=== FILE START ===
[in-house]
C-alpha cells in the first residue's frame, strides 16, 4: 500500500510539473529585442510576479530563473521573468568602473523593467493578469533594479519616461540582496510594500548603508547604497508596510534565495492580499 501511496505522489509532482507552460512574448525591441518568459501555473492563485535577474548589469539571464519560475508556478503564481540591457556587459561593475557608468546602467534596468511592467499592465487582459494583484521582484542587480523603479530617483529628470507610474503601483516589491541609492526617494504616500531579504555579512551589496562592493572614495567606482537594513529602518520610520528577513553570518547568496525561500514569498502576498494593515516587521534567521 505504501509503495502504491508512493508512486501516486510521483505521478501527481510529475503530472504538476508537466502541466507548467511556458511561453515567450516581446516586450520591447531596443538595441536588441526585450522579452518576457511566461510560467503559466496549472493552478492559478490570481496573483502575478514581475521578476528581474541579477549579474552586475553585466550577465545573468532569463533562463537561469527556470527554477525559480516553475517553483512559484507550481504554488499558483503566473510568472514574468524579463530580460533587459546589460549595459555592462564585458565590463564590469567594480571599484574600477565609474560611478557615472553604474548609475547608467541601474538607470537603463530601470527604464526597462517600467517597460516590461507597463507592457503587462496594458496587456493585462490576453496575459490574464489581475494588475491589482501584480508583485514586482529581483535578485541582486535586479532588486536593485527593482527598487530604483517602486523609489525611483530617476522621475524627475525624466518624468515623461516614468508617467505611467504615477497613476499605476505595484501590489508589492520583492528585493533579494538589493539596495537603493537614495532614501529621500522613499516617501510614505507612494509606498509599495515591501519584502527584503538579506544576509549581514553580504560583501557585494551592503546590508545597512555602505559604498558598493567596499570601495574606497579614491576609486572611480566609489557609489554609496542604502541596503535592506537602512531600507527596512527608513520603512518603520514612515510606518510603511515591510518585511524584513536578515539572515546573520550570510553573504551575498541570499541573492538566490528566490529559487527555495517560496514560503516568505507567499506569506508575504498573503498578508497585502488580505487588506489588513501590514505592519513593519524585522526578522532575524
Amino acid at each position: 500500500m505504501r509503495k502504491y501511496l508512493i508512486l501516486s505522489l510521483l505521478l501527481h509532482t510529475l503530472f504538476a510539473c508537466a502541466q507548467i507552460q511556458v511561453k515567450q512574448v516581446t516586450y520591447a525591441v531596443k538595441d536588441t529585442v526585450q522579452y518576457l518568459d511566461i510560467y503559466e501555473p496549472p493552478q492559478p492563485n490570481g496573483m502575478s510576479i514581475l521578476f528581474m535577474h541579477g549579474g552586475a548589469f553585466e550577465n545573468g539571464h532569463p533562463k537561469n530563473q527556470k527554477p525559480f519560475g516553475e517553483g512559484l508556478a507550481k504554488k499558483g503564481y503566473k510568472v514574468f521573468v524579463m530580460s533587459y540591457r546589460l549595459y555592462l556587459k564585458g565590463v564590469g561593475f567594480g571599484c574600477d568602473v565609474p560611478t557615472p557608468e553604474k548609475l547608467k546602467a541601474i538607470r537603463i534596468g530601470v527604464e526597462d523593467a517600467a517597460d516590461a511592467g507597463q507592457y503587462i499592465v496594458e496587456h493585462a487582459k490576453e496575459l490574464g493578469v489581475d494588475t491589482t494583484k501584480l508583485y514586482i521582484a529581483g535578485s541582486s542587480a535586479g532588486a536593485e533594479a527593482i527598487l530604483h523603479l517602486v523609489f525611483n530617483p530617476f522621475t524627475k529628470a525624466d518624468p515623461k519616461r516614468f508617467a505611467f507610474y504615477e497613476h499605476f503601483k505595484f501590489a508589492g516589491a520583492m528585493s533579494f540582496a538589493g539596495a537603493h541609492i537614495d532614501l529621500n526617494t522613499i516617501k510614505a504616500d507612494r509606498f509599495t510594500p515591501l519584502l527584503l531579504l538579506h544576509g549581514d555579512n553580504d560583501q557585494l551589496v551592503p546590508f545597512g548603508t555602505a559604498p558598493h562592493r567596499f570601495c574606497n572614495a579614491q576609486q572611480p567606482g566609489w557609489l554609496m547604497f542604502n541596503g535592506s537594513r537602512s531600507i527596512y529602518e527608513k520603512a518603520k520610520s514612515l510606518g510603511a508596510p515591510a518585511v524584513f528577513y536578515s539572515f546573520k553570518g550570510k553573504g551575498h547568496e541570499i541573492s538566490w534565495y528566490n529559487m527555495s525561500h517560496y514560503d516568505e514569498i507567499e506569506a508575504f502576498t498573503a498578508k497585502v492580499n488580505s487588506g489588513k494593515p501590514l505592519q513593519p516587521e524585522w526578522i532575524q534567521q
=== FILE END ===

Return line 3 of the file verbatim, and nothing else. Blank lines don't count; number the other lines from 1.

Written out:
Amino acid at each position: 500500500m505504501r509503495k502504491y501511496l508512493i508512486l501516486s505522489l510521483l505521478l501527481h509532482t510529475l503530472f504538476a510539473c508537466a502541466q507548467i507552460q511556458v511561453k515567450q512574448v516581446t516586450y520591447a525591441v531596443k538595441d536588441t529585442v526585450q522579452y518576457l518568459d511566461i510560467y503559466e501555473p496549472p493552478q492559478p492563485n490570481g496573483m502575478s510576479i514581475l521578476f528581474m535577474h541579477g549579474g552586475a548589469f553585466e550577465n545573468g539571464h532569463p533562463k537561469n530563473q527556470k527554477p525559480f519560475g516553475e517553483g512559484l508556478a507550481k504554488k499558483g503564481y503566473k510568472v514574468f521573468v524579463m530580460s533587459y540591457r546589460l549595459y555592462l556587459k564585458g565590463v564590469g561593475f567594480g571599484c574600477d568602473v565609474p560611478t557615472p557608468e553604474k548609475l547608467k546602467a541601474i538607470r537603463i534596468g530601470v527604464e526597462d523593467a517600467a517597460d516590461a511592467g507597463q507592457y503587462i499592465v496594458e496587456h493585462a487582459k490576453e496575459l490574464g493578469v489581475d494588475t491589482t494583484k501584480l508583485y514586482i521582484a529581483g535578485s541582486s542587480a535586479g532588486a536593485e533594479a527593482i527598487l530604483h523603479l517602486v523609489f525611483n530617483p530617476f522621475t524627475k529628470a525624466d518624468p515623461k519616461r516614468f508617467a505611467f507610474y504615477e497613476h499605476f503601483k505595484f501590489a508589492g516589491a520583492m528585493s533579494f540582496a538589493g539596495a537603493h541609492i537614495d532614501l529621500n526617494t522613499i516617501k510614505a504616500d507612494r509606498f509599495t510594500p515591501l519584502l527584503l531579504l538579506h544576509g549581514d555579512n553580504d560583501q557585494l551589496v551592503p546590508f545597512g548603508t555602505a559604498p558598493h562592493r567596499f570601495c574606497n572614495a579614491q576609486q572611480p567606482g566609489w557609489l554609496m547604497f542604502n541596503g535592506s537594513r537602512s531600507i527596512y529602518e527608513k520603512a518603520k520610520s514612515l510606518g510603511a508596510p515591510a518585511v524584513f528577513y536578515s539572515f546573520k553570518g550570510k553573504g551575498h547568496e541570499i541573492s538566490w534565495y528566490n529559487m527555495s525561500h517560496y514560503d516568505e514569498i507567499e506569506a508575504f502576498t498573503a498578508k497585502v492580499n488580505s487588506g489588513k494593515p501590514l505592519q513593519p516587521e524585522w526578522i532575524q534567521q